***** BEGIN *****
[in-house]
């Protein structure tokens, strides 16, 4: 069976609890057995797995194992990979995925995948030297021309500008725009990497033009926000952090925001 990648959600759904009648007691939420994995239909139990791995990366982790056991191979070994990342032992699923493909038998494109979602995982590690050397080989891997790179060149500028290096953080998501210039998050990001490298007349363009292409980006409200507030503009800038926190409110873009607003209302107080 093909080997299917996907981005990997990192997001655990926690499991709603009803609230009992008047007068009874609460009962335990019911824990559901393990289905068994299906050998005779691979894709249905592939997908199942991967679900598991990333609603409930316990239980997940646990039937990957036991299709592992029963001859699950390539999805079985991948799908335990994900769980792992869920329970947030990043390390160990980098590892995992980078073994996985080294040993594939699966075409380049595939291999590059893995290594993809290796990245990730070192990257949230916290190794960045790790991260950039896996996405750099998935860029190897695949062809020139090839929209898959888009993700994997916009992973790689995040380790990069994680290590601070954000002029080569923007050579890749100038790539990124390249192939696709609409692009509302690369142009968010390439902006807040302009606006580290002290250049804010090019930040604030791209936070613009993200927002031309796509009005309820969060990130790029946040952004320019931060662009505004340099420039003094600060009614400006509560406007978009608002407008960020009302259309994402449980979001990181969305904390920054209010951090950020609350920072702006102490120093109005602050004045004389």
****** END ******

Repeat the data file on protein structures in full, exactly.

[in-house]
């Protein structure tokens, strides 16, 4: 069976609890057995797995194992990979995925995948030297021309500008725009990497033009926000952090925001 990648959600759904009648007691939420994995239909139990791995990366982790056991191979070994990342032992699923493909038998494109979602995982590690050397080989891997790179060149500028290096953080998501210039998050990001490298007349363009292409980006409200507030503009800038926190409110873009607003209302107080 093909080997299917996907981005990997990192997001655990926690499991709603009803609230009992008047007068009874609460009962335990019911824990559901393990289905068994299906050998005779691979894709249905592939997908199942991967679900598991990333609603409930316990239980997940646990039937990957036991299709592992029963001859699950390539999805079985991948799908335990994900769980792992869920329970947030990043390390160990980098590892995992980078073994996985080294040993594939699966075409380049595939291999590059893995290594993809290796990245990730070192990257949230916290190794960045790790991260950039896996996405750099998935860029190897695949062809020139090839929209898959888009993700994997916009992973790689995040380790990069994680290590601070954000002029080569923007050579890749100038790539990124390249192939696709609409692009509302690369142009968010390439902006807040302009606006580290002290250049804010090019930040604030791209936070613009993200927002031309796509009005309820969060990130790029946040952004320019931060662009505004340099420039003094600060009614400006509560406007978009608002407008960020009302259309994402449980979001990181969305904390920054209010951090950020609350920072702006102490120093109005602050004045004389």